In 1833 Frémont obtained a civilian post as teacher of mathematics to midshipmen;
1836-37 found him assisting in the surveys of the projected Charleston
and Cincinnati Railroad and in the Cherokee country; and in 1838 he
was commissioned a second lieutenant in the United States Corps of Topographical Engineers and assigned to accompany the French scientist Joseph N. Nicollet on a two-year reconnaissance of the Minnesota country. Under Nicollet's tutelage, Frémont quickly absorbed a great deal of information about science and sophisticated methods of geodetic surveying as well as about how to organize and manage an expedition. When the two returned to Washington to work on the report and map of the survey, he met Jessie, the talented daughter of Senator Thomas Hart Benton, with whom he eloped in October 1841. The alliance was to prove extremely valuable to the advancement
of his career in exploration and politics.
During the next twelve years, Frémont led five expeditions into the West. On the first, he surveyed the Platte "up to the head of the Sweetwater";
on the second, of fourteen months duration, he made a circuit of the
entire West, launching his India-rubber boat on the Great Salt Lake on the outbound trip and examining Utah
Lake on the return. The third expedition took him across the Salt Lake Desert and also involved him in the struggle to wrest California from Mexico and eventually in a court-martial trial which ended his government-sponsored explorations. The fourth, a winter expedition designed to ascertain the feasibility of a central railroad route, became stranded in the snows of the rugged San Juan Mountains of Colorado. The fifth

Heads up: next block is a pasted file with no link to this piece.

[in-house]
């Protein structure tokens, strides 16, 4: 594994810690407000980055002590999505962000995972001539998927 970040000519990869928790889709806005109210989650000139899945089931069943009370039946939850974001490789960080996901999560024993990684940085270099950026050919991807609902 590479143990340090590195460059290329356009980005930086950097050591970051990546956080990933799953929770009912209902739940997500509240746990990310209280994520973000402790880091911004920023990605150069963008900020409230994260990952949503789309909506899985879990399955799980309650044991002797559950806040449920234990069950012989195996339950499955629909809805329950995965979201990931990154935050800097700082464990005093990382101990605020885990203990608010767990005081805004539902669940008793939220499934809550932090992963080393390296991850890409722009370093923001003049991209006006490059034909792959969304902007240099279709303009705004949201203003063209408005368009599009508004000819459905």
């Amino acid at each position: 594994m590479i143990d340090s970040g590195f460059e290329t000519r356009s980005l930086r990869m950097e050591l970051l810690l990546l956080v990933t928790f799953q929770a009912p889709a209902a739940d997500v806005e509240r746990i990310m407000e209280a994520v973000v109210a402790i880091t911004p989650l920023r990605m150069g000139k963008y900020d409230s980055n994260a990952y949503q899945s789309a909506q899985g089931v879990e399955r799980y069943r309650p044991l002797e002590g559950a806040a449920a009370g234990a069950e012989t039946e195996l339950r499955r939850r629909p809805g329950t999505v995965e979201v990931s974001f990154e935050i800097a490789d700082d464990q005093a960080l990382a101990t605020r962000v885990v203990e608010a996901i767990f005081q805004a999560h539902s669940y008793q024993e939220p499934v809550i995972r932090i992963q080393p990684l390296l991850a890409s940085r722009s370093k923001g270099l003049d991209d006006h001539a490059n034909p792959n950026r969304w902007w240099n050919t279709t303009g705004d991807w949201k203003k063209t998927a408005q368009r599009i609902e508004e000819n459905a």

and final expedition, which also had a railroad objective, was saved
from disaster by the Mormons of Parowan.
For a time, Frémont made his home in California, but he was unable to exploit successfully the rich gold-bearing veins on his large estate of Las
Mariposas. California became a state in 1850, and he served briefly
as one of its United States senators. In 1856 he was the Republican
Party's first candidate for president, but lost to Democrat James Buchanan. Early in the Civil War, President Abraham Lincoln gave him command of the Union Army's Western Department, only to remove him one hundred
days later when Frémont foolishly ordered property held by Missouri
rebels confiscated and their slaves freed.
Frémont would serve as governor of Arizona Territory from 1878 to 1881, but most of his post-Civil War career was consumed by speculative activities in western mines, land, and railroads. He died in virtual poverty in New York City on 13 July 1890.
Frémont's grandest achievement was in exploring the West and making it known through his lively, readable reports (prepared with the help of his wife) and his maps (drawn with the assistance of Charles Preuss). They seem to
have been influential in the Mormons' decision to settle in the Salt Lake Valley. He also discovered and named the Great Basin
as a geologic and geographic entity and established the correct elevation of the Great Salt Lake at 4,200 feet.
See: Allan Nevins, Fremont: Pathmarker of the West (1955); Donald Jackson and/or Mary Lee Spence, The Expeditions of John Charles Frémont (1970-84).